- Call this number if you have questions about obedience, tracking,
herding or lure coursing regulations and judging requirements. This
area also handles lure coursing event schedules and results.
- (212)696-8286, -8306, -8360 AKC/ACHA Coonhound Department
- This is the department that processes registrations, pedigrees, hunt
and bench show dates, new clubs, bench show and hunt results and
championship titles for all Coonhounds.
- (212)696-8225 By-Laws Inquiries
- If your club is approved to hold licensed or member dog shows,
obedience trials or field trials, and you have a question about your
club's constitution or by-laws call this number.
- (212)696-8207 New Clubs
- Are you forming a dog club or in the process of becoming fully
acredited by AKC? This is the number to call.
- (212)696-8231 Communications
- For public relations information, or other ways we can help your
club with information or educational services, call this number.
- (212)696-8333 Gazette, Editorial
- This is the number to call for everything haveing to do with AKC's
monthly magazine, Pure-Bred Dogs/American Kennel Gazette, EXCEPT
subscription and advertising. (See following.)
- (212)696-8260 Advertising
- For information and rates to advertise in the GAZETTE, EVENTS
CALENDAR, or AKC AWARDS, call this number.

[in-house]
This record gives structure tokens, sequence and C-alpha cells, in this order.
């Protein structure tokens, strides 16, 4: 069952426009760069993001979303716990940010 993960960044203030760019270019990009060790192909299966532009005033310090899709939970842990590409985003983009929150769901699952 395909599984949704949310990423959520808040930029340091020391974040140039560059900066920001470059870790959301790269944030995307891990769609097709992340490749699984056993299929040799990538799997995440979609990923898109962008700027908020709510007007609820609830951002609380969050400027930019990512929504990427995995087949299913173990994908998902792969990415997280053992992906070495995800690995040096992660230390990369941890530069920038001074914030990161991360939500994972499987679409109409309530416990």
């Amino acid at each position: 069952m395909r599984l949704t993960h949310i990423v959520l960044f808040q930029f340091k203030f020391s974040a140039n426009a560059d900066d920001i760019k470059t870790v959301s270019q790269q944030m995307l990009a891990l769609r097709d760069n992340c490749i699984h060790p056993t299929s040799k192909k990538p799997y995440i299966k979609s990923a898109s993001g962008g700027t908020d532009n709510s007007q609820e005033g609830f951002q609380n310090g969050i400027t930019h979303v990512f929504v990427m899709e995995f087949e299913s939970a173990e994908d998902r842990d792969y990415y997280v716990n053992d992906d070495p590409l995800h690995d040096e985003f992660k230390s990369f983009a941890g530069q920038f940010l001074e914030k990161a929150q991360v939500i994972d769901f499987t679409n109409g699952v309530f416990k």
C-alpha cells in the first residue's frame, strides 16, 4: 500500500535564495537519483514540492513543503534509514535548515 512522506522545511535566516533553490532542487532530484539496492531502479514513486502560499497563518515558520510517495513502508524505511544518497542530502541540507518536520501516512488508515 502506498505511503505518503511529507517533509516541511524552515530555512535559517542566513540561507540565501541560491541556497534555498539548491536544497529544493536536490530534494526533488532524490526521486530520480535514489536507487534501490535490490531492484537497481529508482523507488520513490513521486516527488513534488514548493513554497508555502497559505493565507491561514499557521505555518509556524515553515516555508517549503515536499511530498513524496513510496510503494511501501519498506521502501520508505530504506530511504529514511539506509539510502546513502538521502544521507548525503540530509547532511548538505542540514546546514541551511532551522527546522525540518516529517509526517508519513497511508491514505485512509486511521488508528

- (919)233-9780 Subscriptions
- Have a question about your subscription? Want to place an order for
an AKC magazine? This is the number to call. Magazines:
Pure-Bred Dogs/American Kennel Gazette
American Kennel Club Awards
American Kennel Club Stud Book Register
- (919)233-9780 Audio/Visual Programs
- This is the number to call to order any of AKC's AV programs. All
programs are available in VHS format.
- (212)696-8245 Library
- Contact AKC's library for specialized research and bibliographic
questions. Visiting hours are 8:30 a.m. to 4:00 p.m. daily except
Saturday, Sunday and holidays.
- (212)696-8200 Main Switchboard
- Use this number if you are uncertain what department or who to call
for non-registration related matters.
The Complete Dog Book, 18th Edition. Howell Book House,
AKC Gazette is a monthly magazine put out by the AKC.
It includes an
Calendar that lists dates, places, superintendants, judges, etc. for
all the AKC events (including Regional and National Specialties),
including obedience, lurecoursing, field trials, and herding trials.
Each issue covers the
next three months for the US.
AKC Coursing News
Larry Flynn, editor
R.D. 1 Box 1733
Stewartstown, PA 17363
American Kennel Club FAQ